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The Prosecution

August 01, 1993

Jim Newton has offered us a dramatic description of the vast resources and Herculean effort expended by zealous government officials in the face of the political necessity to succeed in the second trial involving the beating of Rodney G. King ("How the Case Was Won," June 27). But is the U.S. Justice Department being fair when its prosecutors bully, intimidate and harass some witnesses while "gently" allowing an admitted liar to explain why his memory was incomplete? And is the Civil Rights Division respecting the constitutional protection against self-incrimination when it concludes "a deal" with the LAPD to ensure that witnesses who use that right may be deprived of their jobs and pensions and blacklisted for life? IHOR O. BOHACHEVSKY Woodland Hills

This city needs to heal from its past wounds, not be constantly reminded of them. It's time to focus on the future: community-rebuilding efforts (or the lack of them), the establishment of black-owned and -operated businesses, and the creation of after-school clubs and job-placement programs for inner-city youth.


You took seven pages to explain how the federal prosecutors ruined the lives of two honest police officers. I can sum it up in one sentence. They did it with mirrors. EVELYN J. THANSTROM Lake View Terrace

If these convictions stand up after appeal, if citizen groups that usually scream out when they believe that a criminal suspect has suffered an injustice remain silent, and if the type of prosecution revealed in the article is condoned with police-officer defendants and not with others, the system has failed and we are all losers. BILL CRAWFORD Monrovia

AIDS AND AZT Referring to the article "Toxic Hope" (by Linda Marsa, June 20): When the AIDS crisis began, scientists were not "desperate to conquer the disease that was sucking the life out of so many." And AIDS did not "hit a vocal and extraordinarily well-organized population." It was the willingness of the public-health and scientific communities to do nothing that forced those initially affected to get organized. Theories about the cause of AIDS have ranged from immune-system overload as a result of gay sex to syphilis to a mixture of amyl nitrate and Crisco. One can never discount the importance of cultural bias in the formulation of theories. In evaluating AZT, desperation and corporate profit seem to be coloring the debate. The world conference on AIDS showed that there is anything but a consensus on AZT. Think of how different things would be if HIV had been transmitted by golf balls, and that the highest-risk group had been well-to-do white males who frequent country clubs. The price of the response to the epidemic has been the lives of people who suffer from AIDS. This crisis has underlined the immorality of a system that puts profit ahead of people. R.S. WHYTE Mission Viejo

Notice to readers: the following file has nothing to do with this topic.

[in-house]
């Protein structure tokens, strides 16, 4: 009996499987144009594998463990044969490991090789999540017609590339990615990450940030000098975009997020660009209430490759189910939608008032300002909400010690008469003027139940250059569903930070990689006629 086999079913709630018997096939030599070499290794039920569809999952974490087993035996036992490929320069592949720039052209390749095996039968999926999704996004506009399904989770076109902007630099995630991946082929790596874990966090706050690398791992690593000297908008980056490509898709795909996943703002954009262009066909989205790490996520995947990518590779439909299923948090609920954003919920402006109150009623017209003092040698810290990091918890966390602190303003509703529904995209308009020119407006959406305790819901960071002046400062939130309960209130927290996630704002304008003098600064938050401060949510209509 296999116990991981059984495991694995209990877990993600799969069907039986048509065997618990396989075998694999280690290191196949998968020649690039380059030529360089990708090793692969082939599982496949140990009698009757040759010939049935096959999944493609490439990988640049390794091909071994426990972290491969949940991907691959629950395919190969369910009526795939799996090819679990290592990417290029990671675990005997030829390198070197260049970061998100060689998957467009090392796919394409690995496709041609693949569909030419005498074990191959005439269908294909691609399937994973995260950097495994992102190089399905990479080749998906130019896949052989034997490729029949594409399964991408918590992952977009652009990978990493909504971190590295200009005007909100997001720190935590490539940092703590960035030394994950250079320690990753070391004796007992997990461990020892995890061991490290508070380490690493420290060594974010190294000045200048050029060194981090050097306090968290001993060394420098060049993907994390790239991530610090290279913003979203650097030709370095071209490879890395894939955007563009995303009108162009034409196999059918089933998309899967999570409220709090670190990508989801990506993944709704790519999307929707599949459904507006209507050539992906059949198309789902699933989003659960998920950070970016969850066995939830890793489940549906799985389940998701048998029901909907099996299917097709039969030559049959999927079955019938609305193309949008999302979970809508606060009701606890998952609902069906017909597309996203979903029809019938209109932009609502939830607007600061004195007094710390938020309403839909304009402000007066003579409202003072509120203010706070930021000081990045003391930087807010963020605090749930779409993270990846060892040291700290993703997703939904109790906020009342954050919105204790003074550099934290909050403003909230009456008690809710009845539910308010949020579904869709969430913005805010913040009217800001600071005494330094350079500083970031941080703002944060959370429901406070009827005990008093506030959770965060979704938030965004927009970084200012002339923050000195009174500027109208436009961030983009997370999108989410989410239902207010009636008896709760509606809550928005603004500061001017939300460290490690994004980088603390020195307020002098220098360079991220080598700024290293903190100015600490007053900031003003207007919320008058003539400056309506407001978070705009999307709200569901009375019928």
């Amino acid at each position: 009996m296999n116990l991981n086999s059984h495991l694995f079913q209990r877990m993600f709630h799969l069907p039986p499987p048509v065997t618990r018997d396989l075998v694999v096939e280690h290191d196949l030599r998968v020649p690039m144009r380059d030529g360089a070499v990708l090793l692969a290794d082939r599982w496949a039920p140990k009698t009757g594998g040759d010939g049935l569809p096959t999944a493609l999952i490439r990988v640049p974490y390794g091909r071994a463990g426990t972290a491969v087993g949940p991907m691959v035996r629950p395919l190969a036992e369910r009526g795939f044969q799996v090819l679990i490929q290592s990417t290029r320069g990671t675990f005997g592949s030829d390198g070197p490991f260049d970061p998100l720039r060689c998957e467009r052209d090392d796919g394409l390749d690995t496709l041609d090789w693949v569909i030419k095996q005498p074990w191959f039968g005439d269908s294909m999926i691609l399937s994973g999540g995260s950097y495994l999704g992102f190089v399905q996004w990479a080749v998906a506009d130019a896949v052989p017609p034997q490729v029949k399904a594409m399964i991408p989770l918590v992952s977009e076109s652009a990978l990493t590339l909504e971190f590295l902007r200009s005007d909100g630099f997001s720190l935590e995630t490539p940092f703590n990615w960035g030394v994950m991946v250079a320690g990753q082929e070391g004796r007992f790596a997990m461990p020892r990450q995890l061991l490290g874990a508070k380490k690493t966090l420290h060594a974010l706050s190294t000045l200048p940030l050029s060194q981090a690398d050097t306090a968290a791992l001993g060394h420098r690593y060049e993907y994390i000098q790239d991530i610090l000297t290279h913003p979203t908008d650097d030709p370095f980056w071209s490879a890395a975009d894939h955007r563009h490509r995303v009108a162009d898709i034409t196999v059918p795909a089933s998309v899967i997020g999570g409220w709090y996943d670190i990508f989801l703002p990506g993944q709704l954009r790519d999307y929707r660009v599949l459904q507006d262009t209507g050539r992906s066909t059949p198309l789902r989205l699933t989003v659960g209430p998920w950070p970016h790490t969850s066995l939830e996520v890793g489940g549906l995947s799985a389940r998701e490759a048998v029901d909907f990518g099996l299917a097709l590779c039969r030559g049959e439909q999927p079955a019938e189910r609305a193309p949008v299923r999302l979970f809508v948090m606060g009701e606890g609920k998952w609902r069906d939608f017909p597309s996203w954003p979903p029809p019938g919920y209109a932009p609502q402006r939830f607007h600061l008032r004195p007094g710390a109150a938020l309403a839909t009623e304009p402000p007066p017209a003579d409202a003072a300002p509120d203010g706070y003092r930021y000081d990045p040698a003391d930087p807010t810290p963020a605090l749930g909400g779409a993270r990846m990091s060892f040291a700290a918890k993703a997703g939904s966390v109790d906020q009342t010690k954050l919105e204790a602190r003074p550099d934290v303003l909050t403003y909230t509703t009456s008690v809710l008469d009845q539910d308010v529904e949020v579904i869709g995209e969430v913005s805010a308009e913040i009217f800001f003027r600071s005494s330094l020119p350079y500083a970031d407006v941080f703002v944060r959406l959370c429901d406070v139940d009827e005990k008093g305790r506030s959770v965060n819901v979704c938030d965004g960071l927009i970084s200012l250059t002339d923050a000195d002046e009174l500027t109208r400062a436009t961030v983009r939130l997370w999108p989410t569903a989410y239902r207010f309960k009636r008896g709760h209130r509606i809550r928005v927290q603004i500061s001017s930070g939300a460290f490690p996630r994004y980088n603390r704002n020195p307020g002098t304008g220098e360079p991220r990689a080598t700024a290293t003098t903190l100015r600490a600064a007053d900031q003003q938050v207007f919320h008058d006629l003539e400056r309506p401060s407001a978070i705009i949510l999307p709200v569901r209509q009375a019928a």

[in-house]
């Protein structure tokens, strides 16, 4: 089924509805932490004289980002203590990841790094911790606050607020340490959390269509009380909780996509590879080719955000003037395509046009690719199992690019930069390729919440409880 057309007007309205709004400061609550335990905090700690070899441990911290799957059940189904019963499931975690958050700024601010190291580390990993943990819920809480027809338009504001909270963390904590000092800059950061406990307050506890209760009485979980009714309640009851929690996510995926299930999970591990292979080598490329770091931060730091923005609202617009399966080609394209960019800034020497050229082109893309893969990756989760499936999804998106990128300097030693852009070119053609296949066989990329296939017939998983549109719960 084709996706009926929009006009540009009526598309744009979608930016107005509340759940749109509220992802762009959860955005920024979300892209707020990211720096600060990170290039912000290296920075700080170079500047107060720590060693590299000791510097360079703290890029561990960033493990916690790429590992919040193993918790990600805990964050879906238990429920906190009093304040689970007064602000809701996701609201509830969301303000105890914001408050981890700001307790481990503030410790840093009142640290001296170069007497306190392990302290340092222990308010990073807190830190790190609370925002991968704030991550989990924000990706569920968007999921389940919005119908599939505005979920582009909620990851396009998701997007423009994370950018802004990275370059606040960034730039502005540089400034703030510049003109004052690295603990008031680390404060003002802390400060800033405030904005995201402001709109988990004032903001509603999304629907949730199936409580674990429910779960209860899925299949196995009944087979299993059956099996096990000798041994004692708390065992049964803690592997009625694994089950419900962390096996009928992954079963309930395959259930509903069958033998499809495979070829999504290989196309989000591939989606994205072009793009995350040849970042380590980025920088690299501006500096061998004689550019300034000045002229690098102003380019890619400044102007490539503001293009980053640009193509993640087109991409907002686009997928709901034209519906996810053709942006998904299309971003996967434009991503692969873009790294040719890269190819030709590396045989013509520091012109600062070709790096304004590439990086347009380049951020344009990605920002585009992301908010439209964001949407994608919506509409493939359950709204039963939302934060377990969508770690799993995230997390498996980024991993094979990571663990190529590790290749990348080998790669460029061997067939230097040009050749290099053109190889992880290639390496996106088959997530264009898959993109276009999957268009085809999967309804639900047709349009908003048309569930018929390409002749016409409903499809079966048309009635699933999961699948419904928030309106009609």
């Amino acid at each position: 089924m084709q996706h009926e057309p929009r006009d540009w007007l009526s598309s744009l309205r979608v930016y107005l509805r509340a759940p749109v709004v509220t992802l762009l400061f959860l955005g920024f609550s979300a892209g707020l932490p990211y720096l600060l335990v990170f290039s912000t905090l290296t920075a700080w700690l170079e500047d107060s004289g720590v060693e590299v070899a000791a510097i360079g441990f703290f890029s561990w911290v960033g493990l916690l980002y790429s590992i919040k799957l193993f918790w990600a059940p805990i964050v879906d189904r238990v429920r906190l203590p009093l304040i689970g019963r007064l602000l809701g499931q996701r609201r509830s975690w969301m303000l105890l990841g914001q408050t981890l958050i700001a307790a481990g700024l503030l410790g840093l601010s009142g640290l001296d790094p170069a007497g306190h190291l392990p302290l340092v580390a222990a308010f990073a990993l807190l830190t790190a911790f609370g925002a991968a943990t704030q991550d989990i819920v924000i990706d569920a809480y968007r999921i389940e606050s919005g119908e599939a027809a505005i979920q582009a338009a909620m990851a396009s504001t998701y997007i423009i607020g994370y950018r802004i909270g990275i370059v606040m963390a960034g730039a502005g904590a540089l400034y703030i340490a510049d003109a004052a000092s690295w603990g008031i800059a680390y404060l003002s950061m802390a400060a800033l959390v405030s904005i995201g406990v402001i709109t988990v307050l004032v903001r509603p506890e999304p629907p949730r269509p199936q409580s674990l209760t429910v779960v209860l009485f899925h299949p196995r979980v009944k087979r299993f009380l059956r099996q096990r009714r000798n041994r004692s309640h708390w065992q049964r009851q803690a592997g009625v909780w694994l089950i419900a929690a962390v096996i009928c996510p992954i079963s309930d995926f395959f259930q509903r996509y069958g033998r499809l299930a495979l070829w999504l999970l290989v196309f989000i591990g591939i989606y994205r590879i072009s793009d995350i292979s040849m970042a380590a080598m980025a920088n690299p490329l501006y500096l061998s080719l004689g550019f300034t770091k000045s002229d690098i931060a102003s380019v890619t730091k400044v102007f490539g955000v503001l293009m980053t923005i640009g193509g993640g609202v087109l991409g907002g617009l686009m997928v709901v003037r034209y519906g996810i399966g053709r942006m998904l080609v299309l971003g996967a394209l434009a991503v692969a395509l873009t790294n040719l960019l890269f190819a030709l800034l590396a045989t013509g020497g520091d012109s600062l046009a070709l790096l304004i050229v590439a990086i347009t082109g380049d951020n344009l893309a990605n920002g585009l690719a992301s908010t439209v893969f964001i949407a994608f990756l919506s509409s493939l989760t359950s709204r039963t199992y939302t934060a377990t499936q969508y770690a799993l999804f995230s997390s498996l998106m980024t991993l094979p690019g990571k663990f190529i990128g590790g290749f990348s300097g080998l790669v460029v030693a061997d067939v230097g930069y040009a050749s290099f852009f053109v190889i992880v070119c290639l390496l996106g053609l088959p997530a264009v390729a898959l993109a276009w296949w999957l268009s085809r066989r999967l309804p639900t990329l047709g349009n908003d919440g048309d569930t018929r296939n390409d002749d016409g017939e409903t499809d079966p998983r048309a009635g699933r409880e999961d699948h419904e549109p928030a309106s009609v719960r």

"Toxic Hope" was too important to be buried in the back of the magazine. It should have been a cover feature. DR. JACK GILMAN West Hollywood

CHRISTIANS ON MORMONS William Long's essay on Mormons in South America ("Soul Men," June 20) was of interest but misleading in referring to them as Christians. The Mormon church denied the doctrine of the Trinity (i.e., the Father, Son and Holy Spirit as three persons in one God who created and rules the entire universe) as well as the specific and unique divinity of Christ as the only begotten son of God the Father. THOMAS HOGAN Long Beach

Mormonism is a religion unto itself, not a part of orthodox Christianity. Unlike Christianity, which is monotheistic, Mormonism is polytheistic in doctrine. Mormons believe that humans can become gods. No Christian can accept or believe that there is more than one God. REV. LEE B. ROZEN, PASTOR SALEM LUTHERAN CHURCH Whittier

Editor's note: The following is a response from Keith Atkinson, California director of public affairs, the Church of Jesus Christ of Latter-day Saints: "Within Christianity, there have always been differing perceptions on the composition and nature of the Trinity. Upholding one view as better than another should not be grounds for labeling one group Christian and another non-Christian if both groups accept Jesus Christ as the Son of God and Savior of humankind. Members of the LDS church are incorrectly perceived by some as being outside of orthodox Christianity because they do not subscribe to all post-biblical creeds and decisions of Western Christian councils that are not found in the New Testament. Since Mormons believe that God alone has the power to exalt humankind to God-like stature, their worship of this "one true God" is biblical and monotheistic in the truest sense of the word."

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